With our economy sagging and our international clout waning, one of the few assets upon which the United States can rely is the confidence that the rest of the world has traditionally showered upon us. That confidence is the reason why the US dollar was elevated to global reserve status more than 65 years ago.
With so much riding on perception, Treasury Secretary Tim Geithner’s recent statements denying the existence of a dollar debasement campaign could not be seen as anything less than foolhardy.
Responding to a critique made in a Financial Times opinion piece by former Fed Chairman Alan Greenspan, Geithner asserted, “We will never seek to weaken our currency as a tool to gain competitive advantage or to grow the economy.” Instead, he attributed recent dollar weakness to the reversal of “safe haven” capital flows that had been legion during the financial crisis but which have abated as the global economy has recovered.
One must scour the earth with great care to find an individual who would agree with Mr. Geithner on this point. It’s clear from myriad other actions that the Administration sees a weaker dollar as a panacea for our economic problems. The blatant misinformation relayed by the Treasury Secretary can only serve to further increase already high tensions at the G-20 summit now underway in Seoul, South Korea.
Over at the Federal Reserve, Chairman Bernanke doesn’t talk about currency debasement. Instead, he extols the virtues of “pushing up inflation to levels consistent with our mandate.” He hopes that no one will understand that he is using different adjectives to describe the same action. With the possible exception of the New York Times editorial board, he is fooling no one.
Given that the Administration and the Fed are prepared to sacrifice precious credibility for the goal of currency debasement, many may assume that there is some benefit for America that would be derived from a weaker dollar. Unfortunately, there isn’t.
Advocates of a weaker dollar point to two claimed advantages offered by a falling currency.
First, and most obviously, proponents claim that cheap dollars would reduce the prices of US exports, making them increasingly competitive. That is partially correct. While lowering prices may help to spur sales in the short-term, it does not necessarily improve the long-term prospects of the seller.
Exporters (and all other businesses for that matter) that focus on selling on price competitiveness alone ignore other vital elements of the marketing mix, such as innovation, design, quality, delivery, and after-sales service. For example, Germany and Japan have developed world leading export volumes without relying on price as their primary advantage.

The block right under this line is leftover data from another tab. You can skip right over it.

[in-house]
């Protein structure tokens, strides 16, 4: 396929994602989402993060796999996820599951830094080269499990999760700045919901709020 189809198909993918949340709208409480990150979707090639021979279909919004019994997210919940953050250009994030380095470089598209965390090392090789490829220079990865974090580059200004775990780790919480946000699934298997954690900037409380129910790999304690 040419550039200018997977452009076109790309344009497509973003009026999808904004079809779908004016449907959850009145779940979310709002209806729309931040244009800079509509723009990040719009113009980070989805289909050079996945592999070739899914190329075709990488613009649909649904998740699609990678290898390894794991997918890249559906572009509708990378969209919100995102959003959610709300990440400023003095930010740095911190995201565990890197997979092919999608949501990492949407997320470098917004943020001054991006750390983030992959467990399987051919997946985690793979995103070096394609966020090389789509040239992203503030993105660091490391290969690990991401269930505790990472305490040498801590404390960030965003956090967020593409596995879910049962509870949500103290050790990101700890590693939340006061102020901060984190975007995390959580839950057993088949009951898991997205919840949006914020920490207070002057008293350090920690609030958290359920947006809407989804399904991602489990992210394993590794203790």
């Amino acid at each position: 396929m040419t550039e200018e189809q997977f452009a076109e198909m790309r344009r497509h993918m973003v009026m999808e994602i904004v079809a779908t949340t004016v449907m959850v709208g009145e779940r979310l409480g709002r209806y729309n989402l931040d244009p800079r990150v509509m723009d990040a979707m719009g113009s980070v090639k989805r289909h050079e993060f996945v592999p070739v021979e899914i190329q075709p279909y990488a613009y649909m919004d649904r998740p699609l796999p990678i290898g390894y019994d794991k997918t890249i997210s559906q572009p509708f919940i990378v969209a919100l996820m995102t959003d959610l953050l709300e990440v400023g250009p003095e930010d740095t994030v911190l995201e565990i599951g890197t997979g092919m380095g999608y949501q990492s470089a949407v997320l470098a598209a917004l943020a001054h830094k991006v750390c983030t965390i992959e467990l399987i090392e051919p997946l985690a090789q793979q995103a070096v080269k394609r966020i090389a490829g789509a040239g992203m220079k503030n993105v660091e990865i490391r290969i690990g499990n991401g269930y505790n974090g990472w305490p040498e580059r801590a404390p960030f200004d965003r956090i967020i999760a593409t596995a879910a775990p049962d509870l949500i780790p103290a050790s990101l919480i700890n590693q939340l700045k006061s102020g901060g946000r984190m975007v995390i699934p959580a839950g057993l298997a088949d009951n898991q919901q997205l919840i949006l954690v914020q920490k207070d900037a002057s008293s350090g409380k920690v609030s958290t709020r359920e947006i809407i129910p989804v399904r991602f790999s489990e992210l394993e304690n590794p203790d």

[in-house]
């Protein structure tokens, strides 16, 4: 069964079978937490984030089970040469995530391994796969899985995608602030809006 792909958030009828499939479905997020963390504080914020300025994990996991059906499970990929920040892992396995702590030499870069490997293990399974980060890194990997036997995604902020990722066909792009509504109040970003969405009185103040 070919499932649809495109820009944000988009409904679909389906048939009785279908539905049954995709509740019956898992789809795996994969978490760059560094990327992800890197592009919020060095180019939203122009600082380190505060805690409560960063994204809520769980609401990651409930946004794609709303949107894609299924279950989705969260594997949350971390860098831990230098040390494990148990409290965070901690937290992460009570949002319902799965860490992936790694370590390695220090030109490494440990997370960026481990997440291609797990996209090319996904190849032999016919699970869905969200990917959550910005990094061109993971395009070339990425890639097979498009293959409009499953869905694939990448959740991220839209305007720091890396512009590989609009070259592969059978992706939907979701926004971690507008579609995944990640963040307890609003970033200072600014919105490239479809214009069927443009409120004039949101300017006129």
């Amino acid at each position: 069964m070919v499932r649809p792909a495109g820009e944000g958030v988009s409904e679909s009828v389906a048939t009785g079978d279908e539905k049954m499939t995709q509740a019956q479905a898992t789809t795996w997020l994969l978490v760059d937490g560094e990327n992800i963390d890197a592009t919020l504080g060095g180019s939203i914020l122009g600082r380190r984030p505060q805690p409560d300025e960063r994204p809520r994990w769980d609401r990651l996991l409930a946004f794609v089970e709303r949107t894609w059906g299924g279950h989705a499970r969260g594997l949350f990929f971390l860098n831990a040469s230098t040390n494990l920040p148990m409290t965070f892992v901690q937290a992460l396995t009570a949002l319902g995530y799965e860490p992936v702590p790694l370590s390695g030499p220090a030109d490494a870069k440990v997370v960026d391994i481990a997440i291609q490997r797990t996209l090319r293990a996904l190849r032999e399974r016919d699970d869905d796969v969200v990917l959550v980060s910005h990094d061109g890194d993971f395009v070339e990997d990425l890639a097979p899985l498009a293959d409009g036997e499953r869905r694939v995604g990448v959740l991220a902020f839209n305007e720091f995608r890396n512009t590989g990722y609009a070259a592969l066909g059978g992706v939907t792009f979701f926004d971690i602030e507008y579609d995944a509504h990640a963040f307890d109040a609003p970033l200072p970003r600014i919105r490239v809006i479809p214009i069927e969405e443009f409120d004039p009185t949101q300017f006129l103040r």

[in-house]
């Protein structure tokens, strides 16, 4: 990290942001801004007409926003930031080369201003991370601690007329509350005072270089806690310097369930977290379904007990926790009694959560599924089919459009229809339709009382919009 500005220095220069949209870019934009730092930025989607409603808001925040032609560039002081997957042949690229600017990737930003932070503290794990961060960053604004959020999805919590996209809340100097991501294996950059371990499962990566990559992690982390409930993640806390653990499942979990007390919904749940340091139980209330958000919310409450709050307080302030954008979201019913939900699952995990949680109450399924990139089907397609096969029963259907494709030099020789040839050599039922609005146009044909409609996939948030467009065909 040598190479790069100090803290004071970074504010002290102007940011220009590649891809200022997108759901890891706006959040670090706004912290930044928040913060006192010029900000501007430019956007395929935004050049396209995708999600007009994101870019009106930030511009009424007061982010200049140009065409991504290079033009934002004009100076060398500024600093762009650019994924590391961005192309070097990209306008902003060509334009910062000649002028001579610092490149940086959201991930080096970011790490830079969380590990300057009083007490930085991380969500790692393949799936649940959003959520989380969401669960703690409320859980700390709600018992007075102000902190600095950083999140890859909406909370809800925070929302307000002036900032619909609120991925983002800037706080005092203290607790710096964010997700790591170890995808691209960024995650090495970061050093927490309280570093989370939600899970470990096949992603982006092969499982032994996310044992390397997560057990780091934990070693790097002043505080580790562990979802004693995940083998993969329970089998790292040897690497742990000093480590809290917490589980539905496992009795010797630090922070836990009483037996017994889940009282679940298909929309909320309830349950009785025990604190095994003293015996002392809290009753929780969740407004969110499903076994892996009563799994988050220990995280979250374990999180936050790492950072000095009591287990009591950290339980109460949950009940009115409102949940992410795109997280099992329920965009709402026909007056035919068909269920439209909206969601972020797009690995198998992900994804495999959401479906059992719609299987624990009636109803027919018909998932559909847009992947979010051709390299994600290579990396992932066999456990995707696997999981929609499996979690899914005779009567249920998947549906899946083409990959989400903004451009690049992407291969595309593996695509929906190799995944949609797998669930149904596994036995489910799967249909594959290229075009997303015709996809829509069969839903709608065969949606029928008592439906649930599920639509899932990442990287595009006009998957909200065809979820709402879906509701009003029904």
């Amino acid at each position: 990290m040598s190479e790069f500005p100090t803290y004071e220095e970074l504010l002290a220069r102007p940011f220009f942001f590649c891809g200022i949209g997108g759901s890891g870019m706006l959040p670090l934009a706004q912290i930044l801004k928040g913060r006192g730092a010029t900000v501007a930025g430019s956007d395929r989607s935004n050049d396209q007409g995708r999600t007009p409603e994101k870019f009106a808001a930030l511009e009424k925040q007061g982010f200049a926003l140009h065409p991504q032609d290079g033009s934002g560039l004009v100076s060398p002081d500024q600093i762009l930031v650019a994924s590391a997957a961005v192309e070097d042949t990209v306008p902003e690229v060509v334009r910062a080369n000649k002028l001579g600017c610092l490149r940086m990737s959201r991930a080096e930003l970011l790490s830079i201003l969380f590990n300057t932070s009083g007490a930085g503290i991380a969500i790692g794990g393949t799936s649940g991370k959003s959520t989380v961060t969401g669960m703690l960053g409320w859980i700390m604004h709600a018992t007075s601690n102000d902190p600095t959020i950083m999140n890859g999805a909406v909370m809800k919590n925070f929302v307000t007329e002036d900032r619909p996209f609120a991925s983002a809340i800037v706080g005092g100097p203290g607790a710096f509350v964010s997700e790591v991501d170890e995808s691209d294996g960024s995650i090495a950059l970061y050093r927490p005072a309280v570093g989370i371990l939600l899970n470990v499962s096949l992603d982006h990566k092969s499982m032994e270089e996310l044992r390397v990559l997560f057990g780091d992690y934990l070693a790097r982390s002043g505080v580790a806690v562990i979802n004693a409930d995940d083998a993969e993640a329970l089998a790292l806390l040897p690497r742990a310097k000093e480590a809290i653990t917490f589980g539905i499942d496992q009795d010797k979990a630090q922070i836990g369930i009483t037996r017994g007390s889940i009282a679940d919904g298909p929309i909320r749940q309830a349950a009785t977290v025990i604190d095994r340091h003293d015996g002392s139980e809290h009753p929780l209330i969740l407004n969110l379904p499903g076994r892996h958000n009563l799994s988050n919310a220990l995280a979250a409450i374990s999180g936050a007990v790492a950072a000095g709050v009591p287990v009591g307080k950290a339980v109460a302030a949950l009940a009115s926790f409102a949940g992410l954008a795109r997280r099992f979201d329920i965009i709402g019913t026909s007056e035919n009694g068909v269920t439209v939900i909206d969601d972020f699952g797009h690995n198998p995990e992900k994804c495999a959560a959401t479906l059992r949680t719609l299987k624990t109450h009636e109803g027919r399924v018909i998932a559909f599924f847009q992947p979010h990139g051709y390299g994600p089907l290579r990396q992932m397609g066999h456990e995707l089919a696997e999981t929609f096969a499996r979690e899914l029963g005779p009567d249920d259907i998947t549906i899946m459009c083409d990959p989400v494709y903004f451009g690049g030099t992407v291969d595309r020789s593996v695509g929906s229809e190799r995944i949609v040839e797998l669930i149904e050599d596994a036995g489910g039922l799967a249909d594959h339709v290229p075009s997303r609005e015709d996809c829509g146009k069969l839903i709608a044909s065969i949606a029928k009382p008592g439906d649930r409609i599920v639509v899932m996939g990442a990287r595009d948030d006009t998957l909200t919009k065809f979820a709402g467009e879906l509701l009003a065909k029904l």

History shows that, over the medium- to long-term, a devalued currency leads to increased trade deficits. Furthermore, a currency debasement policy for the US dollar, still the world’s reserve currency, is bound to spark a climate of international competitive devaluation – a currency war – as each nation fights to protect its balance of trade. If not corrected, such currency battles lead all too easily to trade wars, and they, in turn, often result in armed conflict.
The second, and more compelling, argument for Washington to pursue currency debasement is that a devalued dollar would wipe out large amounts of dollar debt. This amounts to a huge subsidy to debtors at the expense of savers, and no one owes more than the US government.
When measured against the standard basket of currencies, the US dollar has fallen by some 30 per cent over the past decade. However, most of those currencies are also depreciating in real terms. So what is real? Most likely, precious metals’ prices, discounted somewhat to allow for investor speculation, represent an absolute measure. Silver has risen by some 56 per cent in the past 10 months. Gold has gained some 30 per cent this year, and some 400 per cent over the past decade!
So if we assume a conservative 40 per cent devaluation of the US dollar over the past 10 years, our current $13.4 trillion federal debt is equivalent to an only $8 trillion liability in 2001 dollars – the rest is just inflation. The $189 trillion of unfunded obligations to Social Security, Medicare, government pensions, etc. would appear as $113 trillion a decade ago!
It is clear that a debased currency suits the US government, but what of Americans? The 40 per cent devaluation equates to a 40 per cent tax on every holder of US dollars, rich and poor alike. It has hindered, rather than encouraged, consumer spending. It forces Americans to make do with less, purchase shoddier products, and deal with inferior service. Sometimes it’s hard to perceive slowly ebbing living standards, but take a look around and think whether you feel richer than a decade ago.
If dollar devaluation becomes too pronounced, Washington threatens to kill the goose that lays the golden eggs: namely, the dollar’s reserve status. If that were to happen, a global financial crisis of staggering intensity would surely erupt, the resolution of which would not favour the United States.
Whether or not it is openly acknowledged, the US government is pursuing a policy of great risk that offers no reward at the end of the tunnel. It’s the worst of all possible worlds. Wise investors will reduce still further their exposure to US dollars and debt, while increasing their allocations to precious metals, key commodities, hard currencies, and emerging markets. Wise governments are already doing so.
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